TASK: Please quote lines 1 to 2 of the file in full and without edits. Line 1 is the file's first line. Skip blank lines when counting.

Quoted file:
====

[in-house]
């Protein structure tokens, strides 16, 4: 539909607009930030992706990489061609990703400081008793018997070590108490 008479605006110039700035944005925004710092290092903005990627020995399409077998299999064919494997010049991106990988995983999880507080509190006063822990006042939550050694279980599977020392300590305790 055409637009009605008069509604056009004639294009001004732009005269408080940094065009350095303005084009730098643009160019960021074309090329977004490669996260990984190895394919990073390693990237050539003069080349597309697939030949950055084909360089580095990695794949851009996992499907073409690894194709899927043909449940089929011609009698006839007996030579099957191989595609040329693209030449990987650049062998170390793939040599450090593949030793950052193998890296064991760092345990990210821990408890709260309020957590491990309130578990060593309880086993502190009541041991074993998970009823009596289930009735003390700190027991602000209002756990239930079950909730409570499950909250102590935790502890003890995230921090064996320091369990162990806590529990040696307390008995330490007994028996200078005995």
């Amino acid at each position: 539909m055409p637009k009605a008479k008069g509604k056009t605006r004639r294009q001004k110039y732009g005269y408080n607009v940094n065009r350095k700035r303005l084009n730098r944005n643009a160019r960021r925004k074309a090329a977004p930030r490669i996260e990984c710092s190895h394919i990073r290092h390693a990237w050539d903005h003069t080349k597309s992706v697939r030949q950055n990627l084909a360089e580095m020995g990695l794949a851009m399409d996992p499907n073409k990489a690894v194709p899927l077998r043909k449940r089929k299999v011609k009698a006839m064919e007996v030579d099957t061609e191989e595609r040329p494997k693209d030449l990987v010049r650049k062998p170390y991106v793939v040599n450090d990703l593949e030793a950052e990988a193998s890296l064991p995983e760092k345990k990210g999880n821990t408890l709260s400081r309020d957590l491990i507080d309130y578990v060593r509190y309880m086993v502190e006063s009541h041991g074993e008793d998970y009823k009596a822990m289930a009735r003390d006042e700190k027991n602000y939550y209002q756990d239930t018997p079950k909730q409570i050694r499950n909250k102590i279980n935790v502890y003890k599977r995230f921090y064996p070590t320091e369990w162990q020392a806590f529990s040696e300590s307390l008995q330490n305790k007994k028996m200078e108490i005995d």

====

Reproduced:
[in-house]
């Protein structure tokens, strides 16, 4: 539909607009930030992706990489061609990703400081008793018997070590108490 008479605006110039700035944005925004710092290092903005990627020995399409077998299999064919494997010049991106990988995983999880507080509190006063822990006042939550050694279980599977020392300590305790 055409637009009605008069509604056009004639294009001004732009005269408080940094065009350095303005084009730098643009160019960021074309090329977004490669996260990984190895394919990073390693990237050539003069080349597309697939030949950055084909360089580095990695794949851009996992499907073409690894194709899927043909449940089929011609009698006839007996030579099957191989595609040329693209030449990987650049062998170390793939040599450090593949030793950052193998890296064991760092345990990210821990408890709260309020957590491990309130578990060593309880086993502190009541041991074993998970009823009596289930009735003390700190027991602000209002756990239930079950909730409570499950909250102590935790502890003890995230921090064996320091369990162990806590529990040696307390008995330490007994028996200078005995």